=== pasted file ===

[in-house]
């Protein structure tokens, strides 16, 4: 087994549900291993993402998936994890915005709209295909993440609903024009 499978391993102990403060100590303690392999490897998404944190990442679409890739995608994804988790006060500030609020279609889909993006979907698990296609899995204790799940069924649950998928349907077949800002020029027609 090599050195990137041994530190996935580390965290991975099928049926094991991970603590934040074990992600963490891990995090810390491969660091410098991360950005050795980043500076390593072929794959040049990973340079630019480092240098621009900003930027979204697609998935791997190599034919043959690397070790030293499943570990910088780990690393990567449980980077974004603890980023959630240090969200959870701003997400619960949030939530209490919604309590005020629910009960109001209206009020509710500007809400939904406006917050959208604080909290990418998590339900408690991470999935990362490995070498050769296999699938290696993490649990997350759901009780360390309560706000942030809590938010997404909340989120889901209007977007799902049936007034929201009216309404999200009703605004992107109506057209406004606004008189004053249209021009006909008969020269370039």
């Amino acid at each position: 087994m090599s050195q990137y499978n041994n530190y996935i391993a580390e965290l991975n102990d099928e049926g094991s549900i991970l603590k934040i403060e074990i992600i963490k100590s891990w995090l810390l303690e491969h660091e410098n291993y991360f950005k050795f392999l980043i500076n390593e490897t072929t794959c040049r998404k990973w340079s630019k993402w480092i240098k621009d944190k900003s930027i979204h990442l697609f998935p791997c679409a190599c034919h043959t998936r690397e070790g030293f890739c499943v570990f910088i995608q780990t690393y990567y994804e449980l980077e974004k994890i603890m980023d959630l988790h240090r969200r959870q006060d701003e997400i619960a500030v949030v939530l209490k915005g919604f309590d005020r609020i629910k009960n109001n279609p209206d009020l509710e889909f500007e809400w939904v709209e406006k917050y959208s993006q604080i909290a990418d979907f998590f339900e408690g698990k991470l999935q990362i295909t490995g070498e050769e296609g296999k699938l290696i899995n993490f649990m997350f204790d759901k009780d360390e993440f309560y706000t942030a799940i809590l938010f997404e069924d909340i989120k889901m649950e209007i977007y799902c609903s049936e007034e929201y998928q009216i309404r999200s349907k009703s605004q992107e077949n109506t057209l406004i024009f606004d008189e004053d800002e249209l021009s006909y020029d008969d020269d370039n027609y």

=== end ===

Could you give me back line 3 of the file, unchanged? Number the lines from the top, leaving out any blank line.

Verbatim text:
């Amino acid at each position: 087994m090599s050195q990137y499978n041994n530190y996935i391993a580390e965290l991975n102990d099928e049926g094991s549900i991970l603590k934040i403060e074990i992600i963490k100590s891990w995090l810390l303690e491969h660091e410098n291993y991360f950005k050795f392999l980043i500076n390593e490897t072929t794959c040049r998404k990973w340079s630019k993402w480092i240098k621009d944190k900003s930027i979204h990442l697609f998935p791997c679409a190599c034919h043959t998936r690397e070790g030293f890739c499943v570990f910088i995608q780990t690393y990567y994804e449980l980077e974004k994890i603890m980023d959630l988790h240090r969200r959870q006060d701003e997400i619960a500030v949030v939530l209490k915005g919604f309590d005020r609020i629910k009960n109001n279609p209206d009020l509710e889909f500007e809400w939904v709209e406006k917050y959208s993006q604080i909290a990418d979907f998590f339900e408690g698990k991470l999935q990362i295909t490995g070498e050769e296609g296999k699938l290696i899995n993490f649990m997350f204790d759901k009780d360390e993440f309560y706000t942030a799940i809590l938010f997404e069924d909340i989120k889901m649950e209007i977007y799902c609903s049936e007034e929201y998928q009216i309404r999200s349907k009703s605004q992107e077949n109506t057209l406004i024009f606004d008189e004053d800002e249209l021009s006909y020029d008969d020269d370039n027609y």